Taking authority in a ritual space can be scary. In my own development it was important to consider letting go of such ideas as: the necessity for a master of ceremonies, a mediator between me and the power inherent in the ritual, a false and inappropriate humility and the requirement of esoteric knowledge.

Taking ownership is really the most viable approach to clarity and truth. If I can create a space within which it is possible to experience this, I believe that is a healthy place to partake of.

Making Ritual

Because the activity of setting up a space for ritual involves effort and decision, I tend to see it as active rather than passive. This is not, of course, to say that self-ritual cannot be a means of receiving as well as transmitting. It could be said that any form of ritual encapsulates both of these. However, in making the nature of a ritual clear, it is worth identifying if one’s focus is towards receiving or seeking. In this way, the language spoken within that space can have its own power of clarity, directness and personal ownership. There are a number of qualities I find conducive to each of the steps outlined, also some practical steps to be observed.

1. Creating the Environment

There is a decision to be made here. A choice to communicate and connect – internally and/or externally. This involves a degree of self interest and self support. It also implies an acceptance of one’s effectiveness in initiating a personal form of ritual. In this way, the qualities of decisiveness, self-love, and creative experience are useful to engage. It is worthwhile sitting with this initial step for perhaps several days; allowing a clearer sense to come, of how best to proceed.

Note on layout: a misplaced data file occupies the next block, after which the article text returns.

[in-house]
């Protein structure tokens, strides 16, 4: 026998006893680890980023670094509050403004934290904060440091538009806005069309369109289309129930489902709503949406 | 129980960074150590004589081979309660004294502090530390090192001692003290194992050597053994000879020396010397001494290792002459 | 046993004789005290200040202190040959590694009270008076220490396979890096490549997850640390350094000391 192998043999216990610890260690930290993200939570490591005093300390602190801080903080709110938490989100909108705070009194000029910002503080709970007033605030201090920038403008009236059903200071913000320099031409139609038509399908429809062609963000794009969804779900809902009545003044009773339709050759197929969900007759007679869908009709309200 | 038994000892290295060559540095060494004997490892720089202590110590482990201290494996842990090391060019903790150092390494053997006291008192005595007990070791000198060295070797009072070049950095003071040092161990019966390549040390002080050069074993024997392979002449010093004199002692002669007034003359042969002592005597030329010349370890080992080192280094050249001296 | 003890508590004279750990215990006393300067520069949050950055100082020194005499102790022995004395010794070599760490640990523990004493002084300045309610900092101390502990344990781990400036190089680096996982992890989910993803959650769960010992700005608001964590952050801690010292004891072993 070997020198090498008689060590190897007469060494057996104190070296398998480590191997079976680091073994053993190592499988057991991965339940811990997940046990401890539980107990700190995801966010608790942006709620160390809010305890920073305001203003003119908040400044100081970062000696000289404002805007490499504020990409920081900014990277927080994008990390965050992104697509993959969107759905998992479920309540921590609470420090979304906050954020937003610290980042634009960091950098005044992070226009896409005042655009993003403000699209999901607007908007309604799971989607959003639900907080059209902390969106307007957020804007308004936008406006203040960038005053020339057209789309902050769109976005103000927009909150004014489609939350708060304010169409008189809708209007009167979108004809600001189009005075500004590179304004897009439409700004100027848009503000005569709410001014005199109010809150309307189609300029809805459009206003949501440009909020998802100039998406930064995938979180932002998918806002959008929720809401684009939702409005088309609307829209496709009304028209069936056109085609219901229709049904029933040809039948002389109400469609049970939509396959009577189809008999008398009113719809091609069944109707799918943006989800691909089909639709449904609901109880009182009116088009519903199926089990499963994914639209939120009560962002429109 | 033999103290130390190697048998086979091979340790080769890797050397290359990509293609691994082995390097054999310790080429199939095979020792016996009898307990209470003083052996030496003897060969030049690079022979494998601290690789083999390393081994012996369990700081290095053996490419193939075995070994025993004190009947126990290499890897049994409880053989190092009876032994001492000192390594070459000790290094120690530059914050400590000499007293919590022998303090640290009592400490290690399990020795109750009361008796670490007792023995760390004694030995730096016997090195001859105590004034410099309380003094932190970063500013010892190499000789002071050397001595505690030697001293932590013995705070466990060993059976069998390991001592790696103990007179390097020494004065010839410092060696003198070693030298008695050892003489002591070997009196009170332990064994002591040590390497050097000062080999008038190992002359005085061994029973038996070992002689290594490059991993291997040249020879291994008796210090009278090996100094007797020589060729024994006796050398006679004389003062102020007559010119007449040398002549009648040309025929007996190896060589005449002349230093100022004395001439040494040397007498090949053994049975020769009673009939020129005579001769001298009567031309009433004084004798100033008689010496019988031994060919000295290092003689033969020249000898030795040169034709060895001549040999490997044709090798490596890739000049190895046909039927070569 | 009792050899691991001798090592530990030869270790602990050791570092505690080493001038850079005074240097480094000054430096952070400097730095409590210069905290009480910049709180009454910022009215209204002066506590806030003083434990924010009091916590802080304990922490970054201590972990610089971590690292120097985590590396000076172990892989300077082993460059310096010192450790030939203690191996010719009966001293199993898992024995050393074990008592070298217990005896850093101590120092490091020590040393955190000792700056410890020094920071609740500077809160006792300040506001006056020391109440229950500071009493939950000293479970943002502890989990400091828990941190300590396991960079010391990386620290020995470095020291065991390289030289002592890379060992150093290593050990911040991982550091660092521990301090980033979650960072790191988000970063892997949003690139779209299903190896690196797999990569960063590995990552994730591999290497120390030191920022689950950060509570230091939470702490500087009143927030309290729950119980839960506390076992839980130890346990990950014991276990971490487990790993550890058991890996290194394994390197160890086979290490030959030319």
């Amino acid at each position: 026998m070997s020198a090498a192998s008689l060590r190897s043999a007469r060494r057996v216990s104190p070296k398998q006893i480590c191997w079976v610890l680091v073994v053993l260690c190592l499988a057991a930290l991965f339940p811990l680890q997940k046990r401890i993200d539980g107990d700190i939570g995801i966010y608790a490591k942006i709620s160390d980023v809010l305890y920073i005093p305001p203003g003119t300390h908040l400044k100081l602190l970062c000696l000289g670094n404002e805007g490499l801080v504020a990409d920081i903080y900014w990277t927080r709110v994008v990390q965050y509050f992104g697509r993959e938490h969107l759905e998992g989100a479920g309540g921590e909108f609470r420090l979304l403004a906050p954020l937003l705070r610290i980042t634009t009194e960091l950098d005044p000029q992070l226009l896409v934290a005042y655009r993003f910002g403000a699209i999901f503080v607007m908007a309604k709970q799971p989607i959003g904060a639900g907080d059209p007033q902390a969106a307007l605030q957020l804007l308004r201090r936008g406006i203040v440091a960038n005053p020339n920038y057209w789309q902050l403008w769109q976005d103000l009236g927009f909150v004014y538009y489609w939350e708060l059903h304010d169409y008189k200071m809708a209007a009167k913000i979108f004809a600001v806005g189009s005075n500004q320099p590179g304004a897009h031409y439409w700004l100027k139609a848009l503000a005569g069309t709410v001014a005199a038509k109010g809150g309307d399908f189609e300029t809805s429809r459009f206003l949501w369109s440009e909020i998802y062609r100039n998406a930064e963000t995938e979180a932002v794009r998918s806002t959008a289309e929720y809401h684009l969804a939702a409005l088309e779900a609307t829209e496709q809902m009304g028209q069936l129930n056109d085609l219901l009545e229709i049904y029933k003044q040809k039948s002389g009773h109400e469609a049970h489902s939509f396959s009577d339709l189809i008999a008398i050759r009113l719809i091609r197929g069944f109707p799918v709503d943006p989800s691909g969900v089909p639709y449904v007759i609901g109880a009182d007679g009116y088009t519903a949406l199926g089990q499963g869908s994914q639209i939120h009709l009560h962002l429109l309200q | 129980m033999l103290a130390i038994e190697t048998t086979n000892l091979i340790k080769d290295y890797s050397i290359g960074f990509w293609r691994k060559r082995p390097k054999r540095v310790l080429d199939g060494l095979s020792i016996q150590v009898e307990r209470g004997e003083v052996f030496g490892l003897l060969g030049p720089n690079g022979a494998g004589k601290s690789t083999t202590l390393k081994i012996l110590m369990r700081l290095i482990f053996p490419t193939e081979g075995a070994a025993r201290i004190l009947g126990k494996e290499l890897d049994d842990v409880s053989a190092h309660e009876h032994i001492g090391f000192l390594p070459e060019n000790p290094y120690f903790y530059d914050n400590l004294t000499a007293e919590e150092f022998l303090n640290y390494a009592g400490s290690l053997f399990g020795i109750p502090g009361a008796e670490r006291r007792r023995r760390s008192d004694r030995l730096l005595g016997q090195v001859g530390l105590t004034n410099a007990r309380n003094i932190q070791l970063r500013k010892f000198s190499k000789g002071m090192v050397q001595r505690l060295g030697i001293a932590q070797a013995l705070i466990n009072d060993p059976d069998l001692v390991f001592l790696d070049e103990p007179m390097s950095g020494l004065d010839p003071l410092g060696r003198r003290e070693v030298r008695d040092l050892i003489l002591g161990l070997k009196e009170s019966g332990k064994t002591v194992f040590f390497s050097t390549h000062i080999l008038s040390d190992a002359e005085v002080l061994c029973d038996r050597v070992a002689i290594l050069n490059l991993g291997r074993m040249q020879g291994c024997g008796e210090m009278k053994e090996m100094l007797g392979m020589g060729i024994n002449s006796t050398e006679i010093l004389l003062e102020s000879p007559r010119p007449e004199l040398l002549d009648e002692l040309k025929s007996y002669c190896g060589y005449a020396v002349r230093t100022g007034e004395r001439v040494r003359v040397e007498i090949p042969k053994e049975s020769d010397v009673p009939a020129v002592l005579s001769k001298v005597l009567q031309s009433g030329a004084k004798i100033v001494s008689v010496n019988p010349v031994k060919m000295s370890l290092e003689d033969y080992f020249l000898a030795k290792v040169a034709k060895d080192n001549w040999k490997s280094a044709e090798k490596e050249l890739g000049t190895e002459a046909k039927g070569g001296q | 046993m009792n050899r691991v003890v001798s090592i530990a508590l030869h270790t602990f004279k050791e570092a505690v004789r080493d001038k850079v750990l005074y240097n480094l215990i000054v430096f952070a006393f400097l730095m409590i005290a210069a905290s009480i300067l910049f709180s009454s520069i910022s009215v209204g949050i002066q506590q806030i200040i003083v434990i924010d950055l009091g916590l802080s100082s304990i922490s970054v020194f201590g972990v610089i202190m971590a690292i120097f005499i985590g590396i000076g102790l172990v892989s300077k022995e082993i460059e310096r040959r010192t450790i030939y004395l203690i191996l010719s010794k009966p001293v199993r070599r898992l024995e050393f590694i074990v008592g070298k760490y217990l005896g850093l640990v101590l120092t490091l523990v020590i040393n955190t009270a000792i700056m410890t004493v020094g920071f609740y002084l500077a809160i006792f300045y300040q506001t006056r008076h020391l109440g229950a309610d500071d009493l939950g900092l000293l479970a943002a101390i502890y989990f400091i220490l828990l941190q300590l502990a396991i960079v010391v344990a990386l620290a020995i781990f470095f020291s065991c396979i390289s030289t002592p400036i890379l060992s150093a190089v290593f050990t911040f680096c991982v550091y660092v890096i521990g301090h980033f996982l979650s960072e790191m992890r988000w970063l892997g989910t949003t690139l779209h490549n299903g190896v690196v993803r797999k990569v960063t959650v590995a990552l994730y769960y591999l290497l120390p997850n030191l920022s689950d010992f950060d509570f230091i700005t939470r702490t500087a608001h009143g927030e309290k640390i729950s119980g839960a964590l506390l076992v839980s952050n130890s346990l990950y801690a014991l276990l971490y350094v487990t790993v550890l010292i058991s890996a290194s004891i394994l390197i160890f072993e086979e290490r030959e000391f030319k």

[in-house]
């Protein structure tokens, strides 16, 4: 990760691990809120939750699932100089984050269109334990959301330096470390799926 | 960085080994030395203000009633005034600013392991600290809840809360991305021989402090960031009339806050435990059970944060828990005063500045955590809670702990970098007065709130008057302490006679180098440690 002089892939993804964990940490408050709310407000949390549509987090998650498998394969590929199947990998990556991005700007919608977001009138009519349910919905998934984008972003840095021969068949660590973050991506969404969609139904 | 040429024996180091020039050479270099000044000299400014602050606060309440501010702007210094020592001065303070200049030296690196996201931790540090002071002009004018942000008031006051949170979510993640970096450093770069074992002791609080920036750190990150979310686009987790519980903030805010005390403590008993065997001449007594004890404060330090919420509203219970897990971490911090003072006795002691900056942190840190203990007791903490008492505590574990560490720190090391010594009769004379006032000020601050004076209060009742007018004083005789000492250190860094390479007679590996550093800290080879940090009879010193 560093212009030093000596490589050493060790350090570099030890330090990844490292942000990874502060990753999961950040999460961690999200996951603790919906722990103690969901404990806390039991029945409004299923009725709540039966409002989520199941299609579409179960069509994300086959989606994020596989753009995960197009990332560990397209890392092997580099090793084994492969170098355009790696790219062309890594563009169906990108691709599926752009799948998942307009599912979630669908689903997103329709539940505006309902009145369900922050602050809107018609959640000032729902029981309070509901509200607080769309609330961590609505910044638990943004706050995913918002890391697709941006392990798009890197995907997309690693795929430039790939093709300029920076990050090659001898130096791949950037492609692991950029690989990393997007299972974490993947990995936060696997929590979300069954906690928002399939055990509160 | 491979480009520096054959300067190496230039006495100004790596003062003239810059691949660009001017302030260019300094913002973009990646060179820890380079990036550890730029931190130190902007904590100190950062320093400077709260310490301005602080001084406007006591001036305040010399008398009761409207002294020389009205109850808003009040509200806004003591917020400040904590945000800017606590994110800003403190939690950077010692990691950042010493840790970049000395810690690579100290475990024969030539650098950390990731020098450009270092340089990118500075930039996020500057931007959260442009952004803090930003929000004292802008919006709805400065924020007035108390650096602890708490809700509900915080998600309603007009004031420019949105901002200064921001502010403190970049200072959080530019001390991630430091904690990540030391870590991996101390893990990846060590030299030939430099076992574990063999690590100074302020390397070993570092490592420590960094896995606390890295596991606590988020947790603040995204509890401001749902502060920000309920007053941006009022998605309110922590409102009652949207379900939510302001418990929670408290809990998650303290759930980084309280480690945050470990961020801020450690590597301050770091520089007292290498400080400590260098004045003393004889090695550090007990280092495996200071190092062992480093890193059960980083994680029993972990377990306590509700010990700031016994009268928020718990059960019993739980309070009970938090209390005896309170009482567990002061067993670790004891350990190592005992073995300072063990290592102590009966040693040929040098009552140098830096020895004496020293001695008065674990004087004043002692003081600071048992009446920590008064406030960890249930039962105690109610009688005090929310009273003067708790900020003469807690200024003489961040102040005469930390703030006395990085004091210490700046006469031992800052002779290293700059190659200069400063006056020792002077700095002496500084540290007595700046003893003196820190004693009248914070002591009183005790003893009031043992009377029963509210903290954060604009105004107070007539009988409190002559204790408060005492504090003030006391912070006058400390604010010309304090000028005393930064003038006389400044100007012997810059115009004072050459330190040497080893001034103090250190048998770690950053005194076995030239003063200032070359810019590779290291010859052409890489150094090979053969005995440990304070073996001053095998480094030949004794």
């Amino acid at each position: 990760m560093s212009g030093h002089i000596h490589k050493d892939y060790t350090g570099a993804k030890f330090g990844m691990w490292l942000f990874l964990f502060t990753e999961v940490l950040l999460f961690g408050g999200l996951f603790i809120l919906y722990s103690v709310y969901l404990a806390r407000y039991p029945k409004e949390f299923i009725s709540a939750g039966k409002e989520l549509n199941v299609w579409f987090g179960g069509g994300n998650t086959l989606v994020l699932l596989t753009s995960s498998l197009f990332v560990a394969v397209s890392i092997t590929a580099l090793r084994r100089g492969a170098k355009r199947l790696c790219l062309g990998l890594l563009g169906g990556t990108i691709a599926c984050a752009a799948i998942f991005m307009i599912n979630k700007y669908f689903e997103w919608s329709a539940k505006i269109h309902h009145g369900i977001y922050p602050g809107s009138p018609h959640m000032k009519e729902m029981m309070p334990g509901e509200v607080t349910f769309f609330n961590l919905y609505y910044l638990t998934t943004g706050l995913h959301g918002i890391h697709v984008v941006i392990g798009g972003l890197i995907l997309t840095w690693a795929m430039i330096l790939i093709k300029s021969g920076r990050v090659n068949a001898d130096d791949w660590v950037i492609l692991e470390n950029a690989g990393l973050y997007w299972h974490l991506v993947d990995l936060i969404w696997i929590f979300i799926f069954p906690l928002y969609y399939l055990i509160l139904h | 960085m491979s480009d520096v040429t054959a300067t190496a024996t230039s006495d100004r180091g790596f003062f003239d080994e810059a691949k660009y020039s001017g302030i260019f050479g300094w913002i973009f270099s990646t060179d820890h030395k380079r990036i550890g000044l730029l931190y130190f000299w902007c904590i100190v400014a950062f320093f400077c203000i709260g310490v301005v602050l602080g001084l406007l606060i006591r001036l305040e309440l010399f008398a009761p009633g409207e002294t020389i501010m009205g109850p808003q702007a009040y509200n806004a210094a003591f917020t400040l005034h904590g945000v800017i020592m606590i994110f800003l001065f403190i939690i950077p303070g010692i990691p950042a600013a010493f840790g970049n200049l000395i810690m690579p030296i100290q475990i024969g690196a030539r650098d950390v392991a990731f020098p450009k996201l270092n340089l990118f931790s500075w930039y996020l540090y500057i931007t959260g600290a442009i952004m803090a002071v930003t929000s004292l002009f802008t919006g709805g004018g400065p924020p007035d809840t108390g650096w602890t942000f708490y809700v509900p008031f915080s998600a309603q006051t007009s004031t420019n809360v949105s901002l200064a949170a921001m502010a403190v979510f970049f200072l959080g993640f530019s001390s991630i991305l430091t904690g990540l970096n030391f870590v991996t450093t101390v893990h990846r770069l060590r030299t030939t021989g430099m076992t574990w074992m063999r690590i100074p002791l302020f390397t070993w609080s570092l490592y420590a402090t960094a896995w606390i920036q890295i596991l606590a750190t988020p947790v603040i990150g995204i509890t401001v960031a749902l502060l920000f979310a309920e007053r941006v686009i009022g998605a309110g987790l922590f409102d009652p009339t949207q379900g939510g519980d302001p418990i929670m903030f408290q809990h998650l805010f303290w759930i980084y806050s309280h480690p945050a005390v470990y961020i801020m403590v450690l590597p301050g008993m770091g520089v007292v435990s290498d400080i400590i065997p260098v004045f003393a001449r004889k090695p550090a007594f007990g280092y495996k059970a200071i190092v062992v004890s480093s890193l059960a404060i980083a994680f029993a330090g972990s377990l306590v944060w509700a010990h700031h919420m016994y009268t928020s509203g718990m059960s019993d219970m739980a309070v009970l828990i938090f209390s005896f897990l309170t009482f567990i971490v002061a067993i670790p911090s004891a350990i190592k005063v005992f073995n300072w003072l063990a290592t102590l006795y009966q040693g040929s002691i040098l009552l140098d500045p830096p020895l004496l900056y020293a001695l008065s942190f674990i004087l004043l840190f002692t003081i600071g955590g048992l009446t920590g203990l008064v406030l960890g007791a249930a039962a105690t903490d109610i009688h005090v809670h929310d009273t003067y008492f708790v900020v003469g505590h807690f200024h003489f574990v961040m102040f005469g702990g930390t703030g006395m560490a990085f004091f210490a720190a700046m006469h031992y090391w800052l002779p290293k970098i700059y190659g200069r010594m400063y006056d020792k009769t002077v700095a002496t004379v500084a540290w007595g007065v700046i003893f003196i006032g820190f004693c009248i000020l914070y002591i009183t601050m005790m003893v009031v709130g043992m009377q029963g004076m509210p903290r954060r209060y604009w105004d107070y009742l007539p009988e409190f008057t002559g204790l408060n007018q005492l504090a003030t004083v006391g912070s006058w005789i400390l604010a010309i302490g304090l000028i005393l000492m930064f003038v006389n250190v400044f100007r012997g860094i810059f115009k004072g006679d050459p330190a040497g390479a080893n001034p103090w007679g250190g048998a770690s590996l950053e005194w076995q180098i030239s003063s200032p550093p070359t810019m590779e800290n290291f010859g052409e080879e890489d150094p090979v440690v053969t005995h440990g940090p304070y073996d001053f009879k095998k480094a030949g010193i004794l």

2. Identifying the Frame of Reference

This is about recognising the purpose in the ritual. What is its aim? Is it simple or complex – having a layered theme or a specific theme? Is the inner need for ritual clear or confused?

The more succinctly the purpose of the ritual can be named the clearer its manifestation can be made. This has a bearing on the power of the internal experience during the action of the ritual. Writing down feeling! or thoughts connected with the ritual’s focus can be valuable. Even noting the negative and positive aspects of the focus, e.g. worthiness/guilt, demands/choices, expectations/denials, fears/affirmations.

In this way of preparation, one enters more consciously into the personal ritual space. The qualities of honesty, fairness, courage and hope can be valuable to remember at this second step.

3. Finding the means – Objects & Language